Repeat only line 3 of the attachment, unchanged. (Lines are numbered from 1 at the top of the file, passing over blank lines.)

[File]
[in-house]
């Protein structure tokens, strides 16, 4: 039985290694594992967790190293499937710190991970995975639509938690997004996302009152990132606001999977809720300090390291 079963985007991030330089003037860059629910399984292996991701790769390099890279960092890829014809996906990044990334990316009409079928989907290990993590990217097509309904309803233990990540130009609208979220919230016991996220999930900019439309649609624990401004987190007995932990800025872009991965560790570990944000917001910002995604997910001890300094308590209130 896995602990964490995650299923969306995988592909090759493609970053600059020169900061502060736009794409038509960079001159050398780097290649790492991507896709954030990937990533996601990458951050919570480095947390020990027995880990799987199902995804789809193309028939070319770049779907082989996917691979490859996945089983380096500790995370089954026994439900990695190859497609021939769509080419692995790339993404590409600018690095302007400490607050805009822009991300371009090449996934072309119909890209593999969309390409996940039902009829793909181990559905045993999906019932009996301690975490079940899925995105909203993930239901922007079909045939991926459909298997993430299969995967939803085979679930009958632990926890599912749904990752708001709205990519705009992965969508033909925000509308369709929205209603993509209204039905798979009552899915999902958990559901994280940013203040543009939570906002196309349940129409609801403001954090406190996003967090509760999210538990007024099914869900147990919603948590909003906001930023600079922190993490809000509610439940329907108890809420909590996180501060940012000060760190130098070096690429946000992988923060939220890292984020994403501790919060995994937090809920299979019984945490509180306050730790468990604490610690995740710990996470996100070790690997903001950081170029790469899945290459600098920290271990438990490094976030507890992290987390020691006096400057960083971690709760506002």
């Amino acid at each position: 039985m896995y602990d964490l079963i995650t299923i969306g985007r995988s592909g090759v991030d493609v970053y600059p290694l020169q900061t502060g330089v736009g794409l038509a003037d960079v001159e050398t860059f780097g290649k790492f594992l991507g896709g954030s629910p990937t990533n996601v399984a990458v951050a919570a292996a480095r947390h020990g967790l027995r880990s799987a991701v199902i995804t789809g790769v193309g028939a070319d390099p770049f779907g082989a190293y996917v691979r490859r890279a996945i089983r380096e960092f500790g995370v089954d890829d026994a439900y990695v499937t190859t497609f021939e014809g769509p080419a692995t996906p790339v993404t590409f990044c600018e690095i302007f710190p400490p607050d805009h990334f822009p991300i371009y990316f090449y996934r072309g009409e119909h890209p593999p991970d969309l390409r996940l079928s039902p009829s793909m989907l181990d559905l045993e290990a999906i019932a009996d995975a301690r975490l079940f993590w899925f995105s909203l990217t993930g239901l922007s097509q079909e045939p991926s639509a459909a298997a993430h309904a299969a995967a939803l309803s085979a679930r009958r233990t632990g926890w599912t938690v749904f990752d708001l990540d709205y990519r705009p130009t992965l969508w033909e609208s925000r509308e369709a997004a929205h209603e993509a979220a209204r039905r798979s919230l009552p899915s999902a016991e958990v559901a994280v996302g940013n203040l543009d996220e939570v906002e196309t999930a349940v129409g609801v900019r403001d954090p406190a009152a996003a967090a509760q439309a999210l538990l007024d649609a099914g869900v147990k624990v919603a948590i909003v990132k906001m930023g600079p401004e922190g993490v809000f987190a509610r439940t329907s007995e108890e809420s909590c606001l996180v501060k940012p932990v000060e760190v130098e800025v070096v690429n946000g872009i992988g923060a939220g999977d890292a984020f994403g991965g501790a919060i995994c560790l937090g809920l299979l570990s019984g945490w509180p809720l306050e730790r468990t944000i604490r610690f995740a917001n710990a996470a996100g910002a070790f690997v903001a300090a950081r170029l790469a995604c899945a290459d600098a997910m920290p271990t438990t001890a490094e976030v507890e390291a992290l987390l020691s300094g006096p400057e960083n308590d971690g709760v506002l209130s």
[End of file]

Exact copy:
């Amino acid at each position: 039985m896995y602990d964490l079963i995650t299923i969306g985007r995988s592909g090759v991030d493609v970053y600059p290694l020169q900061t502060g330089v736009g794409l038509a003037d960079v001159e050398t860059f780097g290649k790492f594992l991507g896709g954030s629910p990937t990533n996601v399984a990458v951050a919570a292996a480095r947390h020990g967790l027995r880990s799987a991701v199902i995804t789809g790769v193309g028939a070319d390099p770049f779907g082989a190293y996917v691979r490859r890279a996945i089983r380096e960092f500790g995370v089954d890829d026994a439900y990695v499937t190859t497609f021939e014809g769509p080419a692995t996906p790339v993404t590409f990044c600018e690095i302007f710190p400490p607050d805009h990334f822009p991300i371009y990316f090449y996934r072309g009409e119909h890209p593999p991970d969309l390409r996940l079928s039902p009829s793909m989907l181990d559905l045993e290990a999906i019932a009996d995975a301690r975490l079940f993590w899925f995105s909203l990217t993930g239901l922007s097509q079909e045939p991926s639509a459909a298997a993430h309904a299969a995967a939803l309803s085979a679930r009958r233990t632990g926890w599912t938690v749904f990752d708001l990540d709205y990519r705009p130009t992965l969508w033909e609208s925000r509308e369709a997004a929205h209603e993509a979220a209204r039905r798979s919230l009552p899915s999902a016991e958990v559901a994280v996302g940013n203040l543009d996220e939570v906002e196309t999930a349940v129409g609801v900019r403001d954090p406190a009152a996003a967090a509760q439309a999210l538990l007024d649609a099914g869900v147990k624990v919603a948590i909003v990132k906001m930023g600079p401004e922190g993490v809000f987190a509610r439940t329907s007995e108890e809420s909590c606001l996180v501060k940012p932990v000060e760190v130098e800025v070096v690429n946000g872009i992988g923060a939220g999977d890292a984020f994403g991965g501790a919060i995994c560790l937090g809920l299979l570990s019984g945490w509180p809720l306050e730790r468990t944000i604490r610690f995740a917001n710990a996470a996100g910002a070790f690997v903001a300090a950081r170029l790469a995604c899945a290459d600098a997910m920290p271990t438990t001890a490094e976030v507890e390291a992290l987390l020691s300094g006096p400057e960083n308590d971690g709760v506002l209130s």